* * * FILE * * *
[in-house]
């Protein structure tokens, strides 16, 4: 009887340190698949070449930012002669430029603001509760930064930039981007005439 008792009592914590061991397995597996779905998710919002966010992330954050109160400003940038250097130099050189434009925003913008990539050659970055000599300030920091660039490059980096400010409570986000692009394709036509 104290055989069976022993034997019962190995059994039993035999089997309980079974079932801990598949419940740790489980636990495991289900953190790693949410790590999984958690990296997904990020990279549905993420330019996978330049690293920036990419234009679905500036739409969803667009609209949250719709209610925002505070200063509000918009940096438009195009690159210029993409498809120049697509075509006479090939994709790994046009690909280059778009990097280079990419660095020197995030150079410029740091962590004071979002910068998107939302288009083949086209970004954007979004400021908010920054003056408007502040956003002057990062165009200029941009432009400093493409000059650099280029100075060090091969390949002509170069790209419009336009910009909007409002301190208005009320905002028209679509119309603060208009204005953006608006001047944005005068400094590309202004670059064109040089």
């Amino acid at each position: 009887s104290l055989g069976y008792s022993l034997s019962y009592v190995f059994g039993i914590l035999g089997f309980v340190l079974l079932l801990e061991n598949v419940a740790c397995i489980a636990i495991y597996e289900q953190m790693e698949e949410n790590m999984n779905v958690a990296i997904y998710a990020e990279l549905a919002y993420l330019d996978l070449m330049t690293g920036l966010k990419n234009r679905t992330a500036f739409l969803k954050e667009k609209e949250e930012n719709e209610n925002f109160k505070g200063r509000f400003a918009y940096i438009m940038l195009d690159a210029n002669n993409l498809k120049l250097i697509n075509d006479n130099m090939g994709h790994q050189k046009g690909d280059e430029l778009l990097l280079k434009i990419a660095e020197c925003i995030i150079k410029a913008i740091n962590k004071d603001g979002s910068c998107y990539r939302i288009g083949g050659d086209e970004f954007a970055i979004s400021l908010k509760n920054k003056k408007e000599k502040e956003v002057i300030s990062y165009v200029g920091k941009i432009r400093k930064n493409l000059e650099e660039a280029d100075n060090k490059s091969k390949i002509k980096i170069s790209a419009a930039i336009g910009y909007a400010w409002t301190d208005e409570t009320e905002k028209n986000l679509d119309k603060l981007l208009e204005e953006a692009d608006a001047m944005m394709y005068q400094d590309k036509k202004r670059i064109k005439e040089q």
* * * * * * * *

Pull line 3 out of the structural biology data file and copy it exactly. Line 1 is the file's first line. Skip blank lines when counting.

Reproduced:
């Amino acid at each position: 009887s104290l055989g069976y008792s022993l034997s019962y009592v190995f059994g039993i914590l035999g089997f309980v340190l079974l079932l801990e061991n598949v419940a740790c397995i489980a636990i495991y597996e289900q953190m790693e698949e949410n790590m999984n779905v958690a990296i997904y998710a990020e990279l549905a919002y993420l330019d996978l070449m330049t690293g920036l966010k990419n234009r679905t992330a500036f739409l969803k954050e667009k609209e949250e930012n719709e209610n925002f109160k505070g200063r509000f400003a918009y940096i438009m940038l195009d690159a210029n002669n993409l498809k120049l250097i697509n075509d006479n130099m090939g994709h790994q050189k046009g690909d280059e430029l778009l990097l280079k434009i990419a660095e020197c925003i995030i150079k410029a913008i740091n962590k004071d603001g979002s910068c998107y990539r939302i288009g083949g050659d086209e970004f954007a970055i979004s400021l908010k509760n920054k003056k408007e000599k502040e956003v002057i300030s990062y165009v200029g920091k941009i432009r400093k930064n493409l000059e650099e660039a280029d100075n060090k490059s091969k390949i002509k980096i170069s790209a419009a930039i336009g910009y909007a400010w409002t301190d208005e409570t009320e905002k028209n986000l679509d119309k603060l981007l208009e204005e953006a692009d608006a001047m944005m394709y005068q400094d590309k036509k202004r670059i064109k005439e040089q």